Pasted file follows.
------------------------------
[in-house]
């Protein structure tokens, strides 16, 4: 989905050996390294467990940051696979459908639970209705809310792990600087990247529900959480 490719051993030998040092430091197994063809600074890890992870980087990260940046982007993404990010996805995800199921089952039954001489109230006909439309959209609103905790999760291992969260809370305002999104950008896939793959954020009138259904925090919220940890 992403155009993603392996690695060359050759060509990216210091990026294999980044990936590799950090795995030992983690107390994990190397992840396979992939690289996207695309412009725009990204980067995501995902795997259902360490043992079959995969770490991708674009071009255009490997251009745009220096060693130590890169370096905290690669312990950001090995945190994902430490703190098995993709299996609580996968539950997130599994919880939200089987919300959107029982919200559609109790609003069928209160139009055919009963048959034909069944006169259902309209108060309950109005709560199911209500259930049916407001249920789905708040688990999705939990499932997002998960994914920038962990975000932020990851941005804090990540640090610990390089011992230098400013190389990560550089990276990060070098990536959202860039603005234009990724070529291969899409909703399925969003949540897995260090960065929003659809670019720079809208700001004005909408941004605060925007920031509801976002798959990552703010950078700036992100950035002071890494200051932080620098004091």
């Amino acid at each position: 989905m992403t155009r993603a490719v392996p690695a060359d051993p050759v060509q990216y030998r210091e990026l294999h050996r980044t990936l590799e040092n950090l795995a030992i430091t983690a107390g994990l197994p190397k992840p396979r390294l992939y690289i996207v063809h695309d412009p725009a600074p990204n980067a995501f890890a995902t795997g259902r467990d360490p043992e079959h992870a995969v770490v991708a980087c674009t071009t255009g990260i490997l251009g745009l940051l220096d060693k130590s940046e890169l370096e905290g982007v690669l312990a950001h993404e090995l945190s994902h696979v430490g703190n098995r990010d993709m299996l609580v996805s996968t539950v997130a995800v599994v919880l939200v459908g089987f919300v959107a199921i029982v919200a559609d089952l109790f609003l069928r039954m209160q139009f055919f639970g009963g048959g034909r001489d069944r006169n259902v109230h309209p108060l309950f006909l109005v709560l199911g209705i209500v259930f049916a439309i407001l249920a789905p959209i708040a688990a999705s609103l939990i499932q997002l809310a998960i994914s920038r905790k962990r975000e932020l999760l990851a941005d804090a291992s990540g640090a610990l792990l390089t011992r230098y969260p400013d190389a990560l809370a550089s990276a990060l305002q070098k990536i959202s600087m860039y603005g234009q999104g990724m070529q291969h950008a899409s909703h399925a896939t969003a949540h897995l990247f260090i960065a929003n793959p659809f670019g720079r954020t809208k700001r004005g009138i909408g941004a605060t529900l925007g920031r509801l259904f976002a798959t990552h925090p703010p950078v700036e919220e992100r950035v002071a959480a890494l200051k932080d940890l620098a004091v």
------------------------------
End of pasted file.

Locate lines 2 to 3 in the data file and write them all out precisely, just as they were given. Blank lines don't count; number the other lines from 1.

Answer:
């Protein structure tokens, strides 16, 4: 989905050996390294467990940051696979459908639970209705809310792990600087990247529900959480 490719051993030998040092430091197994063809600074890890992870980087990260940046982007993404990010996805995800199921089952039954001489109230006909439309959209609103905790999760291992969260809370305002999104950008896939793959954020009138259904925090919220940890 992403155009993603392996690695060359050759060509990216210091990026294999980044990936590799950090795995030992983690107390994990190397992840396979992939690289996207695309412009725009990204980067995501995902795997259902360490043992079959995969770490991708674009071009255009490997251009745009220096060693130590890169370096905290690669312990950001090995945190994902430490703190098995993709299996609580996968539950997130599994919880939200089987919300959107029982919200559609109790609003069928209160139009055919009963048959034909069944006169259902309209108060309950109005709560199911209500259930049916407001249920789905708040688990999705939990499932997002998960994914920038962990975000932020990851941005804090990540640090610990390089011992230098400013190389990560550089990276990060070098990536959202860039603005234009990724070529291969899409909703399925969003949540897995260090960065929003659809670019720079809208700001004005909408941004605060925007920031509801976002798959990552703010950078700036992100950035002071890494200051932080620098004091």
């Amino acid at each position: 989905m992403t155009r993603a490719v392996p690695a060359d051993p050759v060509q990216y030998r210091e990026l294999h050996r980044t990936l590799e040092n950090l795995a030992i430091t983690a107390g994990l197994p190397k992840p396979r390294l992939y690289i996207v063809h695309d412009p725009a600074p990204n980067a995501f890890a995902t795997g259902r467990d360490p043992e079959h992870a995969v770490v991708a980087c674009t071009t255009g990260i490997l251009g745009l940051l220096d060693k130590s940046e890169l370096e905290g982007v690669l312990a950001h993404e090995l945190s994902h696979v430490g703190n098995r990010d993709m299996l609580v996805s996968t539950v997130a995800v599994v919880l939200v459908g089987f919300v959107a199921i029982v919200a559609d089952l109790f609003l069928r039954m209160q139009f055919f639970g009963g048959g034909r001489d069944r006169n259902v109230h309209p108060l309950f006909l109005v709560l199911g209705i209500v259930f049916a439309i407001l249920a789905p959209i708040a688990a999705s609103l939990i499932q997002l809310a998960i994914s920038r905790k962990r975000e932020l999760l990851a941005d804090a291992s990540g640090a610990l792990l390089t011992r230098y969260p400013d190389a990560l809370a550089s990276a990060l305002q070098k990536i959202s600087m860039y603005g234009q999104g990724m070529q291969h950008a899409s909703h399925a896939t969003a949540h897995l990247f260090i960065a929003n793959p659809f670019g720079r954020t809208k700001r004005g009138i909408g941004a605060t529900l925007g920031r509801l259904f976002a798959t990552h925090p703010p950078v700036e919220e992100r950035v002071a959480a890494l200051k932080d940890l620098a004091v």